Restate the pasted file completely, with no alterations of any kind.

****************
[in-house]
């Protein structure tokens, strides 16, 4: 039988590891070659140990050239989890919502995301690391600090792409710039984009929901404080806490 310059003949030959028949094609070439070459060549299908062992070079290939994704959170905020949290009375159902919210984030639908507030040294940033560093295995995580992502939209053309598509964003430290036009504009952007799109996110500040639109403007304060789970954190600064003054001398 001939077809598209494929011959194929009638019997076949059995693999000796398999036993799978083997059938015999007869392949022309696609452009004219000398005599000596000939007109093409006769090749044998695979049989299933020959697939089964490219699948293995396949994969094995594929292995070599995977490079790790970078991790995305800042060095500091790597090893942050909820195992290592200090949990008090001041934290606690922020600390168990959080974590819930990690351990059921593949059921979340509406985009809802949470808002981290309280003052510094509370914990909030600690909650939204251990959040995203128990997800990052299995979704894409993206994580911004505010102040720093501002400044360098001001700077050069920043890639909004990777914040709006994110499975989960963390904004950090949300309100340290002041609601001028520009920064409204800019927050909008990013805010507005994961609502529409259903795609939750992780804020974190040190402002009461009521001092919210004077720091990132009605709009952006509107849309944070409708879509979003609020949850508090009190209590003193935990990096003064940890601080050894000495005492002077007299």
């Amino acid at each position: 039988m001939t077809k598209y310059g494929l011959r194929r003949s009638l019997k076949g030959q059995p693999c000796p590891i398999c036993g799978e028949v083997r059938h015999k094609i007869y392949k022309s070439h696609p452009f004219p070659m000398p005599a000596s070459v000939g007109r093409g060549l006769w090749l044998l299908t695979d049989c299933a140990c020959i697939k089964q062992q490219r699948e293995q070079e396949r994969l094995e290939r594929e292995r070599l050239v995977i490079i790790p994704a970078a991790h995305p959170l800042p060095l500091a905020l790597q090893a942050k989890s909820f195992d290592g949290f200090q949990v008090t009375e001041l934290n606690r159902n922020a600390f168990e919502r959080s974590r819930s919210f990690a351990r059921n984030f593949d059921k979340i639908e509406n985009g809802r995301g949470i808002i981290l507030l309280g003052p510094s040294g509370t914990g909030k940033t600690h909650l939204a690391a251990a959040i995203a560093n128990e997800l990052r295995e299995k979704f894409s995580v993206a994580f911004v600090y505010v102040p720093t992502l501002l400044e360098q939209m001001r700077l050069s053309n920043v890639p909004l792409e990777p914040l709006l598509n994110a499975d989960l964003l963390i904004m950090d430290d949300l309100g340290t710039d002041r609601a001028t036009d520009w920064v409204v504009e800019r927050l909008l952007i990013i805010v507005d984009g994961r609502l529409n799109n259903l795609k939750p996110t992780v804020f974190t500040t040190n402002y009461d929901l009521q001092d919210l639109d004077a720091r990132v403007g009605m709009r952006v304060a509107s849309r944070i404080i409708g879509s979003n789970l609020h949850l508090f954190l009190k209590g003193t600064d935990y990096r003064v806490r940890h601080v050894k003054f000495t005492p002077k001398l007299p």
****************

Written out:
[in-house]
């Protein structure tokens, strides 16, 4: 039988590891070659140990050239989890919502995301690391600090792409710039984009929901404080806490 310059003949030959028949094609070439070459060549299908062992070079290939994704959170905020949290009375159902919210984030639908507030040294940033560093295995995580992502939209053309598509964003430290036009504009952007799109996110500040639109403007304060789970954190600064003054001398 001939077809598209494929011959194929009638019997076949059995693999000796398999036993799978083997059938015999007869392949022309696609452009004219000398005599000596000939007109093409006769090749044998695979049989299933020959697939089964490219699948293995396949994969094995594929292995070599995977490079790790970078991790995305800042060095500091790597090893942050909820195992290592200090949990008090001041934290606690922020600390168990959080974590819930990690351990059921593949059921979340509406985009809802949470808002981290309280003052510094509370914990909030600690909650939204251990959040995203128990997800990052299995979704894409993206994580911004505010102040720093501002400044360098001001700077050069920043890639909004990777914040709006994110499975989960963390904004950090949300309100340290002041609601001028520009920064409204800019927050909008990013805010507005994961609502529409259903795609939750992780804020974190040190402002009461009521001092919210004077720091990132009605709009952006509107849309944070409708879509979003609020949850508090009190209590003193935990990096003064940890601080050894000495005492002077007299």
């Amino acid at each position: 039988m001939t077809k598209y310059g494929l011959r194929r003949s009638l019997k076949g030959q059995p693999c000796p590891i398999c036993g799978e028949v083997r059938h015999k094609i007869y392949k022309s070439h696609p452009f004219p070659m000398p005599a000596s070459v000939g007109r093409g060549l006769w090749l044998l299908t695979d049989c299933a140990c020959i697939k089964q062992q490219r699948e293995q070079e396949r994969l094995e290939r594929e292995r070599l050239v995977i490079i790790p994704a970078a991790h995305p959170l800042p060095l500091a905020l790597q090893a942050k989890s909820f195992d290592g949290f200090q949990v008090t009375e001041l934290n606690r159902n922020a600390f168990e919502r959080s974590r819930s919210f990690a351990r059921n984030f593949d059921k979340i639908e509406n985009g809802r995301g949470i808002i981290l507030l309280g003052p510094s040294g509370t914990g909030k940033t600690h909650l939204a690391a251990a959040i995203a560093n128990e997800l990052r295995e299995k979704f894409s995580v993206a994580f911004v600090y505010v102040p720093t992502l501002l400044e360098q939209m001001r700077l050069s053309n920043v890639p909004l792409e990777p914040l709006l598509n994110a499975d989960l964003l963390i904004m950090d430290d949300l309100g340290t710039d002041r609601a001028t036009d520009w920064v409204v504009e800019r927050l909008l952007i990013i805010v507005d984009g994961r609502l529409n799109n259903l795609k939750p996110t992780v804020f974190t500040t040190n402002y009461d929901l009521q001092d919210l639109d004077a720091r990132v403007g009605m709009r952006v304060a509107s849309r944070i404080i409708g879509s979003n789970l609020h949850l508090f954190l009190k209590g003193t600064d935990y990096r003064v806490r940890h601080v050894k003054f000495t005492p002077k001398l007299p």